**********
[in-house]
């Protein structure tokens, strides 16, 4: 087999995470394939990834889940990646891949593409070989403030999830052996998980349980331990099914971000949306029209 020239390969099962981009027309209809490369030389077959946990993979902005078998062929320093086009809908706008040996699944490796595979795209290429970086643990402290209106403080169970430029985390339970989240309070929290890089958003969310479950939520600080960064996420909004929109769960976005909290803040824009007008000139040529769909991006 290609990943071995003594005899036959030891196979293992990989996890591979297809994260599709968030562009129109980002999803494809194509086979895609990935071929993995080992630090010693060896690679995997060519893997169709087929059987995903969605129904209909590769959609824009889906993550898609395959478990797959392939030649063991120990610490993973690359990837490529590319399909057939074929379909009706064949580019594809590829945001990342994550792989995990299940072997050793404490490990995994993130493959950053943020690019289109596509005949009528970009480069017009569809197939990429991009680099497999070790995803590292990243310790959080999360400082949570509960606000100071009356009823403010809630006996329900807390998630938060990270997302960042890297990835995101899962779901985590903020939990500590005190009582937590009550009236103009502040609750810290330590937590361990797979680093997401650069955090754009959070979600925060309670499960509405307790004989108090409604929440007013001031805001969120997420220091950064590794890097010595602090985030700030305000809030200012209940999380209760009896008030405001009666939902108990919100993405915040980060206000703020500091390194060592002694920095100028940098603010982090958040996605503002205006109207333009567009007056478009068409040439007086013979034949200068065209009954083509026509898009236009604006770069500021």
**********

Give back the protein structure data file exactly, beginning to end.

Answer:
[in-house]
């Protein structure tokens, strides 16, 4: 087999995470394939990834889940990646891949593409070989403030999830052996998980349980331990099914971000949306029209 020239390969099962981009027309209809490369030389077959946990993979902005078998062929320093086009809908706008040996699944490796595979795209290429970086643990402290209106403080169970430029985390339970989240309070929290890089958003969310479950939520600080960064996420909004929109769960976005909290803040824009007008000139040529769909991006 290609990943071995003594005899036959030891196979293992990989996890591979297809994260599709968030562009129109980002999803494809194509086979895609990935071929993995080992630090010693060896690679995997060519893997169709087929059987995903969605129904209909590769959609824009889906993550898609395959478990797959392939030649063991120990610490993973690359990837490529590319399909057939074929379909009706064949580019594809590829945001990342994550792989995990299940072997050793404490490990995994993130493959950053943020690019289109596509005949009528970009480069017009569809197939990429991009680099497999070790995803590292990243310790959080999360400082949570509960606000100071009356009823403010809630006996329900807390998630938060990270997302960042890297990835995101899962779901985590903020939990500590005190009582937590009550009236103009502040609750810290330590937590361990797979680093997401650069955090754009959070979600925060309670499960509405307790004989108090409604929440007013001031805001969120997420220091950064590794890097010595602090985030700030305000809030200012209940999380209760009896008030405001009666939902108990919100993405915040980060206000703020500091390194060592002694920095100028940098603010982090958040996605503002205006109207333009567009007056478009068409040439007086013979034949200068065209009954083509026509898009236009604006770069500021």